E-cigarettes remain controversial. They are frequently offered as an effective bridge to smoking cessation. But that path may be harder than we anticipated.
The CDC says "tobacco use by youth is rising." If that were to be true, it'd be horrible -- but it's not. Cigarette use is down. The only reason the CDC can make this claim is because the agency considers e-cigarettes and vaping devices -- which only contain nicotine -- to be tobacco products. This is misleading and undermines public health.
If smokers follow the advice of Glantz, a professor at the University of California-San Francisco, they will die. It's that simple.
Not all vices are equally bad. In a perfect world, our kids never do anything stupid or rebellious. But we don't live in that kind of world, do we? The principle of harm reduction acknowledges that reality, which means that teen vapers are preferable to teen smokers.
U.S. public health agencies struggle to endorse an obvious solution to a true public health menace. Hopefully, the UK Parliament will provide a much-needed boost to the forces of common sense.
The Guardian's health page is scaremongering about e-cigarettes and pushing bizarre solutions to obesity. This is what happens when political activists write about public health.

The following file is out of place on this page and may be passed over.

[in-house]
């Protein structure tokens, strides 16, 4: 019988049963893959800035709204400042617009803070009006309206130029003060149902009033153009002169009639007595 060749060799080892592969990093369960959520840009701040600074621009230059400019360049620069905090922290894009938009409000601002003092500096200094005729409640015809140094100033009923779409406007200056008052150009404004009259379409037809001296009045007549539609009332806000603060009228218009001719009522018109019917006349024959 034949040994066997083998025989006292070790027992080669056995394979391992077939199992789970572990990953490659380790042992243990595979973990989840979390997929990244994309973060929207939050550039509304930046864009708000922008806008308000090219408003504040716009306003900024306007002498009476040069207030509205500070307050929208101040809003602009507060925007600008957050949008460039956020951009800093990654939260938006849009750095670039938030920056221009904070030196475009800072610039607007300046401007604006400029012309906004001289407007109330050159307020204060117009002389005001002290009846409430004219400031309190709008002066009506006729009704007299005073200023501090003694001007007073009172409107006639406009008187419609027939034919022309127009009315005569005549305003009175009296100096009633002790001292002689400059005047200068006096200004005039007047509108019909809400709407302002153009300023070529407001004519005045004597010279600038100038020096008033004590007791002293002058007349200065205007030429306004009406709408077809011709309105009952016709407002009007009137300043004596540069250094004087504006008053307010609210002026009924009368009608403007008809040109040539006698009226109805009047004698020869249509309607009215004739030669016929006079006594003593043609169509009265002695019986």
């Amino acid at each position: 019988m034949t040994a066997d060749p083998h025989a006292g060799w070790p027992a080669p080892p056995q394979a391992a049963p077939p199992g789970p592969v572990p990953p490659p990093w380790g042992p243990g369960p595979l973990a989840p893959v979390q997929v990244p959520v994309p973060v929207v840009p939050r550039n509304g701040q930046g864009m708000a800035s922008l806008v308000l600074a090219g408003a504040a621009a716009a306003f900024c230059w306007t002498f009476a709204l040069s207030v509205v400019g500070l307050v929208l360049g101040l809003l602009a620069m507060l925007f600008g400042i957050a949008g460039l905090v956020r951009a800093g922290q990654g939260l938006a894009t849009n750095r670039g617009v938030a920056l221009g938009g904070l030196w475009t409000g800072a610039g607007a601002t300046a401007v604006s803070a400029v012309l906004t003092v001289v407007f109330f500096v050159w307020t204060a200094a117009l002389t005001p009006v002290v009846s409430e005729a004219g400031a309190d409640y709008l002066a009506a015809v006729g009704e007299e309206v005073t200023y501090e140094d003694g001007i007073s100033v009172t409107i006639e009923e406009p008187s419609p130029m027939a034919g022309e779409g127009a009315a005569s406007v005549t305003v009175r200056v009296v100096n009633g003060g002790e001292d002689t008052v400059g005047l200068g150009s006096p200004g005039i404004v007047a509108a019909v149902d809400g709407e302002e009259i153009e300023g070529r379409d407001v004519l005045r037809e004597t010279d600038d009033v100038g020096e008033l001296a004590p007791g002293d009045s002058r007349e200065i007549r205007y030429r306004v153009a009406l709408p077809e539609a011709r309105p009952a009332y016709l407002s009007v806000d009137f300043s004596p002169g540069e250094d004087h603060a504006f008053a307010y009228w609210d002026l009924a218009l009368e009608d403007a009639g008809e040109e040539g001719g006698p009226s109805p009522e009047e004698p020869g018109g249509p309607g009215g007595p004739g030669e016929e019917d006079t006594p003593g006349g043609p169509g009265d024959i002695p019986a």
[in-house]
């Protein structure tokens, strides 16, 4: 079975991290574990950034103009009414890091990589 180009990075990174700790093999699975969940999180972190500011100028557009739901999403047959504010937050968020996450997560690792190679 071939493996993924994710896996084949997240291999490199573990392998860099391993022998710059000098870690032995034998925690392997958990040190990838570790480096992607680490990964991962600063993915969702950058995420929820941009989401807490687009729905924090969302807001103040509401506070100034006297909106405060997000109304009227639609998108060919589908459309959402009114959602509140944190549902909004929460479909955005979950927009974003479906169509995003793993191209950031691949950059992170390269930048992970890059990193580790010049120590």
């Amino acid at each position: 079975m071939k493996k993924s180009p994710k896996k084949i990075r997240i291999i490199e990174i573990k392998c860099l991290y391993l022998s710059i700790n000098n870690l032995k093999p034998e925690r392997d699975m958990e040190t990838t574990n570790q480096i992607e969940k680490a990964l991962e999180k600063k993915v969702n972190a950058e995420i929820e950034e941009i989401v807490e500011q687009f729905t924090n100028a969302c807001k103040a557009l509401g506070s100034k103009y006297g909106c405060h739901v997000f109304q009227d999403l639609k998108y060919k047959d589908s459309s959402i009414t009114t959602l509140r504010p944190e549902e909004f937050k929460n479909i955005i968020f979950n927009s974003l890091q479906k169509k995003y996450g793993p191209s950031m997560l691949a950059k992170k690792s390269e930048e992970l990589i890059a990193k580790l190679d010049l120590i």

Why do smokers find such solace in cigarettes? It may be the nicotine, and as a study explains those who have a hard time controlling their emotions may turn to smoking as a way to self-medicate. New CDC data completely supports that assertion.
Partisanship is a terrible development for our culture. But it's even worse for areas such as public health, because people die when we implement bad, partisan ideas.
In service of their ideological agenda, the "abstinence-only" nicotine religion is perfectly happy to withhold potentially life-saving e-cigarettes from smokers. If a few million smokers have to die along the way, those are casualties they're willing to accept in pursuit of their nicotine-free utopia.
Commissioner Scott Gottlieb believes that his FDA should be in the business of getting smokers to transition away from cigarettes, to something less harmful like e-cigarettes or other products. That's similar to the policy taken by the UK's National Health Service, and it's precisely in line with ACSH's policy stance of harm reduction.
New research finds no significant health differences between vapers and non-vapers. However, the sample size was very small, so the results should be considered preliminary.